Parliamentarians cry foul over benefits as King dissolves parliament

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Swaziland, a mountainous kingdom of less tham 1,5 million people is today dissolving its Parliament and already current legislators are predicting hard times.

The issue is on what they term “paltry terminal benefits”.

Reports indicate that speculation is rife after His Majesty King Mswati III summoned the nation to Ludzidzini Cattle Byre to pronounce the dissolution of the august House.

Both Members of Parliament and Senators on Tuesday convened an urgent joint meeting to deliberate on what they termed as paltry terminal benefits.

The media today reports that the impromptu gathering was attended by Chairman of the Parliamentary Pension Fund Masalekhaya Simelane.

Simelane was invited by the presiding officers to explain a few things to the honourables regarding their terminal benefits and this put paid to their future in the House.

Since it was a caucus meeting, a majority of the interviewed MPs preferred anonymity citing confidentiality as the main reason.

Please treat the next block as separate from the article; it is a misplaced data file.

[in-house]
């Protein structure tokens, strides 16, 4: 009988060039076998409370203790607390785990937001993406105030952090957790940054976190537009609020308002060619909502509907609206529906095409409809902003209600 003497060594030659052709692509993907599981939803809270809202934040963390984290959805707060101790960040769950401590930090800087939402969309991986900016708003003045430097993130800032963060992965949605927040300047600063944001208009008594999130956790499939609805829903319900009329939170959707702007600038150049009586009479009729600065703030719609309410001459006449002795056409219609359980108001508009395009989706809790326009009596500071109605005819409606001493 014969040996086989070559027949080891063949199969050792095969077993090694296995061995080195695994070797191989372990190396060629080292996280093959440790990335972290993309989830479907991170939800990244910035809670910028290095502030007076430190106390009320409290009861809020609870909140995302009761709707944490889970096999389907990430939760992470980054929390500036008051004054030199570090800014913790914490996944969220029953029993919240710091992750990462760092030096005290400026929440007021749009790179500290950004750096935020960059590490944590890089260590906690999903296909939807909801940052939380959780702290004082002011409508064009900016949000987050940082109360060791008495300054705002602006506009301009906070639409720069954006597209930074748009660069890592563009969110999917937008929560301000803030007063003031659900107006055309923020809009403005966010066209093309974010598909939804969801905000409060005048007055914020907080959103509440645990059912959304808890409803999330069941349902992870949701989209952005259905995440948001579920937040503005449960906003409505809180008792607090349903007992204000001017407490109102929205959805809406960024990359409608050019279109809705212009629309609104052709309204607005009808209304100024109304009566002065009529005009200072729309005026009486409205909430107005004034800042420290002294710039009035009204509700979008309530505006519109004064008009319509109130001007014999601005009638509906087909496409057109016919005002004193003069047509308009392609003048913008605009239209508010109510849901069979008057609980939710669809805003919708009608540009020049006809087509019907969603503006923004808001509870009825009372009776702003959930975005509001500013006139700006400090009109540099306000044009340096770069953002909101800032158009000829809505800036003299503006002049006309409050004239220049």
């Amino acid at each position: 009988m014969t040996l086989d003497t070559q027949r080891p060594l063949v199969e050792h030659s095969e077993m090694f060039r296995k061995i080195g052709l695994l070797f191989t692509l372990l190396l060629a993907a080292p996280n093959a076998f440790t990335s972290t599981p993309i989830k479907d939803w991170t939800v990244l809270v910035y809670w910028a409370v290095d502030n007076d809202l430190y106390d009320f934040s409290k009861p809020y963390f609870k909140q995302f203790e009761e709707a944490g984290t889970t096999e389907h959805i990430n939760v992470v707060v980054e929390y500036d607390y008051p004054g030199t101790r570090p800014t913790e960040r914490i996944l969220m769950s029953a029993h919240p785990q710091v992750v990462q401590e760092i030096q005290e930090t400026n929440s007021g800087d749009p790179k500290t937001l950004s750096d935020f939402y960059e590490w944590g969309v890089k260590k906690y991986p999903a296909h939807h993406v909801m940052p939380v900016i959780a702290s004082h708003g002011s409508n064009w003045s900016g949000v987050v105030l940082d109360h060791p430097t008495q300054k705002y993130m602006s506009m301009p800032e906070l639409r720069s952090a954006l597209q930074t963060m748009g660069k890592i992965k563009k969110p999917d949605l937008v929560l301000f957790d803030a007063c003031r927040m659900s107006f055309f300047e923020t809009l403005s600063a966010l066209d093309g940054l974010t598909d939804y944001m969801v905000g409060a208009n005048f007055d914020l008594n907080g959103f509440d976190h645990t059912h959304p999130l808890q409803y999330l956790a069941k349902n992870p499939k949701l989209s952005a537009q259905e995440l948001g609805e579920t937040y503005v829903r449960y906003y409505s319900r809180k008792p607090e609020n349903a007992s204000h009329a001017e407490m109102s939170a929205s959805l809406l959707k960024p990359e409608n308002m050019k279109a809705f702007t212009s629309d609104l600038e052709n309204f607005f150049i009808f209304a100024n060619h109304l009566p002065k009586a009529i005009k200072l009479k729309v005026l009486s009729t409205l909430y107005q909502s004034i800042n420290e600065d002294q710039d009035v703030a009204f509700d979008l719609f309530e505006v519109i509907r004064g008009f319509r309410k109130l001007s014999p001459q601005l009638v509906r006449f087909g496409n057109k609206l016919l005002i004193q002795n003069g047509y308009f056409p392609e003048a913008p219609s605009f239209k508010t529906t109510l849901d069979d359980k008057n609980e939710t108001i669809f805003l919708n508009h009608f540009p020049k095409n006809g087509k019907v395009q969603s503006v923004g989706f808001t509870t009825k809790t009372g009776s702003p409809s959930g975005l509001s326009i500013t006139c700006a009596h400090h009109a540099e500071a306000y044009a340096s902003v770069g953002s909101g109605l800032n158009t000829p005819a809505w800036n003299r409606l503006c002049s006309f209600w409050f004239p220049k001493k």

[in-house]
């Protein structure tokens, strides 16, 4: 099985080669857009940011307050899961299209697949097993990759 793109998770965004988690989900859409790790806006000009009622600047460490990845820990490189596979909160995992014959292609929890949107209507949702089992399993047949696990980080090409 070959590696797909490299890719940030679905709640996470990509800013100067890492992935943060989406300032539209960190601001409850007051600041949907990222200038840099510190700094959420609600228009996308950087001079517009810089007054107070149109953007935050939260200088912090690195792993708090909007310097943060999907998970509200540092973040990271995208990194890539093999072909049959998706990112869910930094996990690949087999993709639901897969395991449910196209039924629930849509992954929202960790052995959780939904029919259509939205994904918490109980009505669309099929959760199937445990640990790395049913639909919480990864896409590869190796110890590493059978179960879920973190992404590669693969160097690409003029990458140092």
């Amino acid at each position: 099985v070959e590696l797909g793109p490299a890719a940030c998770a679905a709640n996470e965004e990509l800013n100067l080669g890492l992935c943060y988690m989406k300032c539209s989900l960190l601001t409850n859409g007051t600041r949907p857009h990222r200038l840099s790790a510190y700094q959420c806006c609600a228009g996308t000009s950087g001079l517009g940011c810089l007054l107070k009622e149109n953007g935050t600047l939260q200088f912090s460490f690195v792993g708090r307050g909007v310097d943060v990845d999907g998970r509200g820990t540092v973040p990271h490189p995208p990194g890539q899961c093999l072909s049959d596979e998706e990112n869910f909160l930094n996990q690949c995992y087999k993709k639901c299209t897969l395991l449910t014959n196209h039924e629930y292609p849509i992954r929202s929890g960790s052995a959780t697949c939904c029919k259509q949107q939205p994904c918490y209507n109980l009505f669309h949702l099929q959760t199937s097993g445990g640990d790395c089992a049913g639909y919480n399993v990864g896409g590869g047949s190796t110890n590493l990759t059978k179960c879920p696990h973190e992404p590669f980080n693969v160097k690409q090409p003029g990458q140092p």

The team from the pension fund succinctly explained to the parliamentarians that, as per Circular No.1 of 2002, they were entitled to benefits amounting to E150 000. “We’re given an option to take the lump sum and expose ourselves to a meagre monthly pension or leave it in order to get a handsome pension,” said MP is quoted as saying.

However, the legislators were told that under no circumstances they would access the parliamentary pension fund until they reach the statutory retirement age fixed at 55. “Really, this is sad news for us as a majority of us are far from reaching the retirement age,” said one legislator from the Manzini region.

“This effectively means that we have one option which is to take home the lump sum of E150 000.”

It was explained to the MPs that they would continue to be remunerated until the next Parliament was in place.

Parliament consists of MPs elected from 55 constituencies, with an additional 10 MPs appointed by King Mswati personally to safeguard royal interests. The Prime Minister and 17
cabinet ministers are also appointed by the King.

Swaziland’s parliament does not create laws, but debates and approves laws tabled by cabinet, while King Mswati sets down government policy at the opening of parliament every February. Little is decided by democratic institutions in the impoverished kingdom.

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